Yet Opendoor, a Softbank unicorn, lost $662 million in 2021!
The article points out that Compass does some financial gymnastics in their adjustments to EBITDA.
No less than 16 times during its February earnings call, Reffkin and CFO Kristen Ankerbrandt mentioned “adjusted EBITDA” or adjusted earnings before interest, taxes, depreciation, and amortization. Though Compass had lost $494 million in net income, they made a $2 million profit through adjusted EBITDA.
I closed the article saying:
“I’m clearly biased, but I just don’t understand their business plan,” Miller said. “They were in one of the biggest housing booms ever and didn’t make money. It’s hard not to be cynical.”
I said I’m biased to HousingWire because I have been affiliated with a Compass competitor, Douglas Elliman, writing their market reports independently since 1994. My ongoing criticism of the Compass business model began late in the first year of their existence (2012) when they were a rental company known as Urban Compass. My criticism has never had anything to do with the agents themselves. It’s all about the BS business model coming from the C-suite. Being a “disruptor by capital” doesn’t guarantee a viable business model when the capital runs out.
Crains Asked & Answered Column: Real estate analyst on why the housing market won’t improve for buyers anytime soon
I got a nice picture and mention in Crain’s in their “Asked & Answered” column today.
My favorite charts of the week of our own making
My favorite charts of the week made by others
This is also true in dollars rather than GDP share pic.twitter.com/UaGEhqq9PA
— Brendan Dawe (@BrendanDawe) February 28, 2022
Len Kiefer‘s Chart Handiwork
(For earlier appraisal industry commentary, visit my old clunky REIC site.)
The Appraisal Institute Cowers In Fear Of Making Any Decision Of Importance
A do nothing, don’t rock the boat, only listen to the lawyers, action plan makes this organization weak and damaging to our appraisal industry. They simply don’t have the ability to read the room which is closing in on us right now. The FOJs in control are cowards!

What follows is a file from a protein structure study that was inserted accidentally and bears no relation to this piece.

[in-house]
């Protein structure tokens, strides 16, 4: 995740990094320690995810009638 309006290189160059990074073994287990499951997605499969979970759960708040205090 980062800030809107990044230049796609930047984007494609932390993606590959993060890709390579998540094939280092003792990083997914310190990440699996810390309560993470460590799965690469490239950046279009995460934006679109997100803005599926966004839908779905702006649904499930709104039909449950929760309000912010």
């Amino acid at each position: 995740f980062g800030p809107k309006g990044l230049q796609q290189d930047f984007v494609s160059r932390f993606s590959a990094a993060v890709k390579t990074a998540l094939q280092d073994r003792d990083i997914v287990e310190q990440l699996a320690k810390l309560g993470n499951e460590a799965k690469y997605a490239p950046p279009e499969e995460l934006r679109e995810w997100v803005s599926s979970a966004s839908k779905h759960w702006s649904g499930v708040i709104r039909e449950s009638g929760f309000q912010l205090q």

A racist appraiser rant became the centerpiece of the House Financial Committees, eventual take down of the Appraisal Foundation, and gives the Appraisal Insitute a brand-damaging black eye that will not go away. The value of an appraisal designation fades over time if the supporting organization is not proactive in branding it to the public.
Here’s how the story goes. An MAI in North Carolina sends a racist email (that’s some serious unconscious bias) to a researcher who tweets it at the Appraisal Institute and the Appraisal Foundation on January 26th.
Hey @AI_National @TheAppraisalFdn, I just received this overtly racist email from an appraiser who claims MAI + AI-GRS designations. He seems to be angry about my research. What is your response? pic.twitter.com/JWwnPPN5if
— Elizabeth Korver-Glenn (@elizabethkaygee) January 26, 2022
The Appraisal Institute responds on twitter more than 24 hours later by saying that its “that is not who we are as a profession” yet that’s all they do. No overt action was announced.
This individual’s views do not represent those of the Appraisal Institute. When we see stories about consumers who feel they were treated differently because of their race, it is troubling because that is not who we are as a profession, and bias has no place in appraisal.
— AI (@AI_National) January 27, 2022
There were a few responses but the outrageous tweet didn’t attract attention. It looks very much like the Appraisal Institute hoped that this controversy would blow over so they did NOTHING.
I learned of this Twitter interaction a month later (I didn’t follow AI or the researcher until now) on February 26th and posted:
Is this person still a member of the @AI_National ? Empty platitudes are all you’ve got? By not removing him from membership right now shows the world that you embrace bias and are fine with maligning your membership. Words mean nothing if you take no action. Show leadership NOW.
— Jonathan Miller (@jonathanmiller) February 27, 2022
So consider this:
Qui tacet consentire videtur, ubi loqui debuit ac potuit
(He who is silent, when he ought to have spoken and was able to, is taken to agree)
The Appraisal Institute’s silence on the shocking racism of a member means they approve of the racism. Plain. Simple.